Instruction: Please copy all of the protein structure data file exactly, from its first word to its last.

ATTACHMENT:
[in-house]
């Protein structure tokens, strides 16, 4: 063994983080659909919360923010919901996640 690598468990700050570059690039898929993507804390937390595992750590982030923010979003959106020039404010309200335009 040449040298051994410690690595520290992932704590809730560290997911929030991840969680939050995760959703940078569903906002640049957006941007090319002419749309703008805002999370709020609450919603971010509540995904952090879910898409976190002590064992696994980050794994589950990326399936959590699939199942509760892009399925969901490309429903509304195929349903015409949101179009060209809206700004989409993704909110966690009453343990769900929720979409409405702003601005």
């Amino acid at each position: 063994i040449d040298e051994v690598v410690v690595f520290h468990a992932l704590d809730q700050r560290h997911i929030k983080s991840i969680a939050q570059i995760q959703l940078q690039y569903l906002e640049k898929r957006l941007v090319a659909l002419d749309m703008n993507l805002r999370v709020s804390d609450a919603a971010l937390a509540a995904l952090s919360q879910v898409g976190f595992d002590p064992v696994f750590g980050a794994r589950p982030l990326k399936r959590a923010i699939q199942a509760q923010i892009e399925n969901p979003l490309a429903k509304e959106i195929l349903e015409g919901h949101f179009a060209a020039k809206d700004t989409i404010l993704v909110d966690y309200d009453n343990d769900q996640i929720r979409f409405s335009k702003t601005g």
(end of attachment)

[in-house]
């Protein structure tokens, strides 16, 4: 063994983080659909919360923010919901996640 690598468990700050570059690039898929993507804390937390595992750590982030923010979003959106020039404010309200335009 040449040298051994410690690595520290992932704590809730560290997911929030991840969680939050995760959703940078569903906002640049957006941007090319002419749309703008805002999370709020609450919603971010509540995904952090879910898409976190002590064992696994980050794994589950990326399936959590699939199942509760892009399925969901490309429903509304195929349903015409949101179009060209809206700004989409993704909110966690009453343990769900929720979409409405702003601005």
């Amino acid at each position: 063994i040449d040298e051994v690598v410690v690595f520290h468990a992932l704590d809730q700050r560290h997911i929030k983080s991840i969680a939050q570059i995760q959703l940078q690039y569903l906002e640049k898929r957006l941007v090319a659909l002419d749309m703008n993507l805002r999370v709020s804390d609450a919603a971010l937390a509540a995904l952090s919360q879910v898409g976190f595992d002590p064992v696994f750590g980050a794994r589950p982030l990326k399936r959590a923010i699939q199942a509760q923010i892009e399925n969901p979003l490309a429903k509304e959106i195929l349903e015409g919901h949101f179009a060209a020039k809206d700004t989409i404010l993704v909110d966690y309200d009453n343990d769900q996640i929720r979409f409405s335009k702003t601005g």